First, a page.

The new trial for convicted California killer Scott Peterson is scheduled to start today and the testimony of a previous juror could be the deciding factor regarding the outcome of the hearing.
The San Mateo County trial is expected to last a week and will focus on an evidentiary regarding juror misconduct allegations during Peterson’s first trial. Peterson was convicted in 2004 of killing his wife, Laci, and their unborn son, Connor.
Richelle Nice, who served on the jury during Peterson’s 2004 murder, was offered immunity ahead of Peterson’s new evidentiary hearing.
As CrimeOnline previously reported, Nice failed to disclose during jury screening that she obtained a restraining order against her boyfriend’s former girlfriend in 2000 for harassment. She was pregnant at the time of the restraining order but denied any involvement in any crime-related incidents.
In August 2021, the California state Supreme Court overturned Peterson’s death sentence due to “significant errors” in jury selection.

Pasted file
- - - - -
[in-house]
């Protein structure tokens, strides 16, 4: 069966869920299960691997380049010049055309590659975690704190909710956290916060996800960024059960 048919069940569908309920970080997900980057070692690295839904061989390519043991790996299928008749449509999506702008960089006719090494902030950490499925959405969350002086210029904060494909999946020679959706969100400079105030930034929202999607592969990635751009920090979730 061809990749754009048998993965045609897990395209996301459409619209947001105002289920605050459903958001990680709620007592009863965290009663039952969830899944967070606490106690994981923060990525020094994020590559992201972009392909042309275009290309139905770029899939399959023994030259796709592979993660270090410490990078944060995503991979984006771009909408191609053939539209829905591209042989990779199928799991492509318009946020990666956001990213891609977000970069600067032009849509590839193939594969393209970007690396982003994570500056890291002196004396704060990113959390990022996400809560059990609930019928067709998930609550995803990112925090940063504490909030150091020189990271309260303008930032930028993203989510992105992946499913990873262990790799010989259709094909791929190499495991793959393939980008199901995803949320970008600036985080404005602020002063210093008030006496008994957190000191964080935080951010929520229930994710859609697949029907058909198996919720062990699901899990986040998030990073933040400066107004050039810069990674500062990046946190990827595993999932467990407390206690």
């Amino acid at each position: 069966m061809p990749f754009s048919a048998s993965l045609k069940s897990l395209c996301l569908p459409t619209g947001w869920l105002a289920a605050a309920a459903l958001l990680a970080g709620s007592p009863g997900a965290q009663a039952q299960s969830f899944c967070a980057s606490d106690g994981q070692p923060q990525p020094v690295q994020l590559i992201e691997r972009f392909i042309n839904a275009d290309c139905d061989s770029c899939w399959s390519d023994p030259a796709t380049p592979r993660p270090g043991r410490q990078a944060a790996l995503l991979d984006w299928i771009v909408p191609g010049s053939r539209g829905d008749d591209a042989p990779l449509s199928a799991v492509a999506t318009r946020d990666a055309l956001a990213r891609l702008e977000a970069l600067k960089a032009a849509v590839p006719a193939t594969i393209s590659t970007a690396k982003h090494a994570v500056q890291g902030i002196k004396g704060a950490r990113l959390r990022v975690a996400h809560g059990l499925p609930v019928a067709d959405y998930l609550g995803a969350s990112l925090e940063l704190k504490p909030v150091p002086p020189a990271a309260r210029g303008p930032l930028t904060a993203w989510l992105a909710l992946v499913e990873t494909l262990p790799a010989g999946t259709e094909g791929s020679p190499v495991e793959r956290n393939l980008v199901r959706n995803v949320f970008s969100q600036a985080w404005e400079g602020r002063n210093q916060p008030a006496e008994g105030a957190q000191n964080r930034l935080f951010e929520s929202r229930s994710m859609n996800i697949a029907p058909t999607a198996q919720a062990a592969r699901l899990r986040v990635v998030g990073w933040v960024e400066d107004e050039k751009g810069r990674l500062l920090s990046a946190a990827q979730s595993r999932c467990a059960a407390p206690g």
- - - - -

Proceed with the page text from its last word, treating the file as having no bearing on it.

“Juror No. 7 committed prejudicial misconduct by not disclosing her prior involvement with other legal proceedings, including but not limited to being the victim of a crime,” the order read.
Nice was initially an alternate juror, but she was given a seat when another juror was discharged. She later wrote a book about her experience and was dubbed “Strawberry Shortcake” because of her red hair during the trial.
According to Peterson’s attorneys, Nice “worked hard” to get on the jury. She reportedly claimed she was willing to serve despite her employer telling her she wouldn’t be paid for time missed from work.
“I don’t think you can make a cogent argument that somebody who is pregnant and has been the victim of violence can go into a trial and at the very least not feel some bias towards a circumstance where a victim is a pregnant woman who basically had violence occur,’ Peterson’s attorney, Pat Harris, told KTLA.
Nice previously said that without immunity, she would use the Fifth Amendment to protect herself from incrimination. With immunity, she’s required to answer questions while on the witness stand. Failure to do so could result in contempt of court.
After the evidentiary hearing, which is slated to last a week, the judge has three months to decide if Peterson will get a new trial.
Check back for updates.
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[Feature Photo: Scott & Laci/Family Handout]